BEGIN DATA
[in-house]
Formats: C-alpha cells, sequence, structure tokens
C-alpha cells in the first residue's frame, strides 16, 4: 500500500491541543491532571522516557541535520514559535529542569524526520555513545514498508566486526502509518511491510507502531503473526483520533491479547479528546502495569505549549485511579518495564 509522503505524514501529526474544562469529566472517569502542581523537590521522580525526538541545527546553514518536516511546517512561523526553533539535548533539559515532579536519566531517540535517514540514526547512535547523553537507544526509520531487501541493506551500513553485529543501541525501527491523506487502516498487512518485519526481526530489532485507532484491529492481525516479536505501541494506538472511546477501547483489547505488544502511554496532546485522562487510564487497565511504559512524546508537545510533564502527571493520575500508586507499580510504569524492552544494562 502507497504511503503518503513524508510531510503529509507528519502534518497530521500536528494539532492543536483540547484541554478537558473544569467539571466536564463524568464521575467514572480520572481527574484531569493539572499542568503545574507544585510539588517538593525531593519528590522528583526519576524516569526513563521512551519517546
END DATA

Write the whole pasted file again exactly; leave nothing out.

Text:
[in-house]
Formats: C-alpha cells, sequence, structure tokens
C-alpha cells in the first residue's frame, strides 16, 4: 500500500491541543491532571522516557541535520514559535529542569524526520555513545514498508566486526502509518511491510507502531503473526483520533491479547479528546502495569505549549485511579518495564 509522503505524514501529526474544562469529566472517569502542581523537590521522580525526538541545527546553514518536516511546517512561523526553533539535548533539559515532579536519566531517540535517514540514526547512535547523553537507544526509520531487501541493506551500513553485529543501541525501527491523506487502516498487512518485519526481526530489532485507532484491529492481525516479536505501541494506538472511546477501547483489547505488544502511554496532546485522562487510564487497565511504559512524546508537545510533564502527571493520575500508586507499580510504569524492552544494562 502507497504511503503518503513524508510531510503529509507528519502534518497530521500536528494539532492543536483540547484541554478537558473544569467539571466536564463524568464521575467514572480520572481527574484531569493539572499542568503545574507544585510539588517538593525531593519528590522528583526519576524516569526513563521512551519517546